Archive for snowfall

A little rain and snow overnight, with a bigger winter storm possible early next week

Posted in Winter weather with tags , , , , , , , on January 20, 2011 by stormstream

The Atlanta metro area will see some rain and wet snowflakes during the early morning hours of Friday, January 21, 2011. There may be a dusting of snow in some areas by sunrise – a rather rude reminder for the folks of Atlanta that winter is far from over. Be careful as you drive to work or school Friday morning as there could be a few icy areas, especially on bridges and overpasses.

A more significant winter storm has its sights set on the Southeast region, including Atlanta for next Monday, January 24 and Tuesday, January 25, 2011. It is still way to early to talk specifics or even show any serious confidence that this storm will happen, but it is definitely on the forecast models in varying degrees of severity, so it needs to be mentioned. As it stands right now for Atlanta, it looks like precipitation could start as snow, then transition quickly to freezing rain, and then possibly to rain as the system moves out. Precipitation totals look to fall within the light to moderate range, but when dealing with freezing rain even light amounts can cause serious travel issues. So, just a heads-up at this point to watch the weather forecast closely for next Monday and Tuesday. I should have a much better handle on the specifics of this system by the weekend, and I will post further thoughts then.


Late Season Winter Storm for Dixie

Posted in Winter weather with tags , , , , , , , , , , , , , on February 28, 2010 by stormstream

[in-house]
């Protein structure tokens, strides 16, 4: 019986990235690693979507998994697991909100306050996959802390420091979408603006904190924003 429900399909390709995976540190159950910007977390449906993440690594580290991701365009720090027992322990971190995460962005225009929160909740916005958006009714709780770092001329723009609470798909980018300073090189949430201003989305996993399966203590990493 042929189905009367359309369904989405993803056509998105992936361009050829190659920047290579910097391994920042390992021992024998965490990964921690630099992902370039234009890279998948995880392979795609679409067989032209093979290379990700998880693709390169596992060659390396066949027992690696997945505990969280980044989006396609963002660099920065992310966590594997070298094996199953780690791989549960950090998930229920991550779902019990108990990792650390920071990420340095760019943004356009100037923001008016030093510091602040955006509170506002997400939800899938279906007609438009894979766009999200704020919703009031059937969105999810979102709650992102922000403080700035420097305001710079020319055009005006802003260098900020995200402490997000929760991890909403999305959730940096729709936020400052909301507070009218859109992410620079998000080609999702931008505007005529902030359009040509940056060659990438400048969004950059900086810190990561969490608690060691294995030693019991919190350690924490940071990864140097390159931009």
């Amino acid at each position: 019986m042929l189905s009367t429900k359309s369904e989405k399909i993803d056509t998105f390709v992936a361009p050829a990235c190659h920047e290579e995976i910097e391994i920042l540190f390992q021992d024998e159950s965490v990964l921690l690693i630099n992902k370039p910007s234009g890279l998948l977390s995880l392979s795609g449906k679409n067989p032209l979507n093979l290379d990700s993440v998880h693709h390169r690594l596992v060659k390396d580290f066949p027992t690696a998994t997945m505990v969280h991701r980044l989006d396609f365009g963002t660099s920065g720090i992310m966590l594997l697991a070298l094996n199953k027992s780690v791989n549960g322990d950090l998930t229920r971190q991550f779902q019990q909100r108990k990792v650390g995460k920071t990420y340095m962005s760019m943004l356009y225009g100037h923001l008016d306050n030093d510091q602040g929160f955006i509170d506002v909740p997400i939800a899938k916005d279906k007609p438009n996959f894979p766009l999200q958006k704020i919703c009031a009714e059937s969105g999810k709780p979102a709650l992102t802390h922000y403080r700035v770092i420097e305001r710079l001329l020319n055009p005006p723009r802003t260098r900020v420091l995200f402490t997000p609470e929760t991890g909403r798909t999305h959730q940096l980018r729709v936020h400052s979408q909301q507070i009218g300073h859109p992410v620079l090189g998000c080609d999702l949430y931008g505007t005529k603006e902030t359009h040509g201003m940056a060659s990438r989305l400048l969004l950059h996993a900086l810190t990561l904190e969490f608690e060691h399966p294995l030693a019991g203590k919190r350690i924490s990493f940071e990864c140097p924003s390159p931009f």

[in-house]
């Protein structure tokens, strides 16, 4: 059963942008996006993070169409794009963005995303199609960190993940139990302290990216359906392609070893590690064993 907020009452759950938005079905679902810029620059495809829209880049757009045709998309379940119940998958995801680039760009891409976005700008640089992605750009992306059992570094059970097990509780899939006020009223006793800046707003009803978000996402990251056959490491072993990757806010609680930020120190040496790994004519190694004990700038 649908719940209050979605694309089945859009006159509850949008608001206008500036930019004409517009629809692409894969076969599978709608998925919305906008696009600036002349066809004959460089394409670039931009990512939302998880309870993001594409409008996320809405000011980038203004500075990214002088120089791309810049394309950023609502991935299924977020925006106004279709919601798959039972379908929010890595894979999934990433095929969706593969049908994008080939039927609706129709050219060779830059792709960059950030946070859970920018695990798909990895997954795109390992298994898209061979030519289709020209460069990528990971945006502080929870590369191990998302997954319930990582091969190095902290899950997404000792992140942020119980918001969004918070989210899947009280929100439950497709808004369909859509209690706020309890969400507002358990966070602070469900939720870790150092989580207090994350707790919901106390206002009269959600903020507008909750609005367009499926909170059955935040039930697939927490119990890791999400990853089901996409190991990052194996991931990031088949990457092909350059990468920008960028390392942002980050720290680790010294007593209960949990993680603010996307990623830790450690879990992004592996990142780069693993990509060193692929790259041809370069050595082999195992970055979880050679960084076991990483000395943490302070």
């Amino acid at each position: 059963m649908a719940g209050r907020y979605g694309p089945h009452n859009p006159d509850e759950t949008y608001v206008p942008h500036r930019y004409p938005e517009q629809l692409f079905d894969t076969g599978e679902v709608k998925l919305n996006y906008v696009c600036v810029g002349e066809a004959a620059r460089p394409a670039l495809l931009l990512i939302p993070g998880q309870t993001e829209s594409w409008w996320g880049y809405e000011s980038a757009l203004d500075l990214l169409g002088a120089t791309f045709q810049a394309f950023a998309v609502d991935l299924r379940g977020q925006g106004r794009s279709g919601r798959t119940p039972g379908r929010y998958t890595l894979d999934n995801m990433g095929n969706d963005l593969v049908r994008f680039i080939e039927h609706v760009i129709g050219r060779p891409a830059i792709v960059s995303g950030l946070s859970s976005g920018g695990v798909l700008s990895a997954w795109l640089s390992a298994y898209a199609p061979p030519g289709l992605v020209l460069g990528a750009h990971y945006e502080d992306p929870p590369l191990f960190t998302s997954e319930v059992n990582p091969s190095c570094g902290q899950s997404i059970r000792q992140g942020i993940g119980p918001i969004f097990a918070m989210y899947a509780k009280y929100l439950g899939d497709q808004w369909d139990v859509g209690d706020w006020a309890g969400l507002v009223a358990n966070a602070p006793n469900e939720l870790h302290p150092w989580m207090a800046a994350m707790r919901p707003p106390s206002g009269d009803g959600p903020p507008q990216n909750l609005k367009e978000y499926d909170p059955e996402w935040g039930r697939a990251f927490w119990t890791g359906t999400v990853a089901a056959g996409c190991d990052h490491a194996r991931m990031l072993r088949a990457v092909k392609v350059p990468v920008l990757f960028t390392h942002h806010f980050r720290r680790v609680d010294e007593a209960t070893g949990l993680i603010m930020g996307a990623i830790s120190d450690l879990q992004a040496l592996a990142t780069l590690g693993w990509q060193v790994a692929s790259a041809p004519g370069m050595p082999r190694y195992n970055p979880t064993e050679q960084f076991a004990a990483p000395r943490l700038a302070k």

A late season winter storm is taking aim on parts of the Deep South.

Low pressure will roll eastward out of New Mexico & Texas on Monday tracking across the northern Gulf of Mexico, or just inland along the Gulf Coast states on Monday night and Tuesday. Meanwhile, some upper level energy from the northern branch of the jet stream will phase with this system, and give it a shot in the arm as it impacts areas from Alabama to Georgia and into South and North Carolina.

Temperatures are only going to be marginally supportive of snow, and really this could go either way fro areas of Alabama and Georgia. It’s either going to mostly all rain with maybe a brief changeover to snow for a few hours at the end of the event. Or, it’s going to be rain changing to a wet, heavy snow with large snowflakes falling steadily for at least 6 hours and accumulating to several inches. Unfortunately, we probably won’t know exactly how this is going to hash out until the actual event is unfolding on Monday night and Tuesday.

So, as of this time on the Sunday morning prior to the event I am not willing to put out an official forecast, so here is my unofficial thinking: 2 inches for Atlanta, GA, and 1 inch for Birmingham, AL. Mt. Cheaha, the highest elevation in Alabama could pick up 3 inches, and the east and northeast metro of Atlanta could see 3 inches, with maybe some isolated 4 inch amounts.

I’ll give my official thoughts on this system by 11pm EST on Sunday.

Severe Storms in Central Georgia Today, and Heavy Snow Possible Sunday. I’ll be Storm Chasing Today and Sunday.

Posted in Extreme Weather Video, Severe weather, Winter weather with tags , , , , , , , , , , , , , , , , , , , , , , on February 28, 2009 by stormstream


TARGET: Central and southwest Georgia and southeast Alabama.  Macon, GA to Columbus GA to Troy, AL to Panama City, FL to Valdosta, GA to Macon, GA.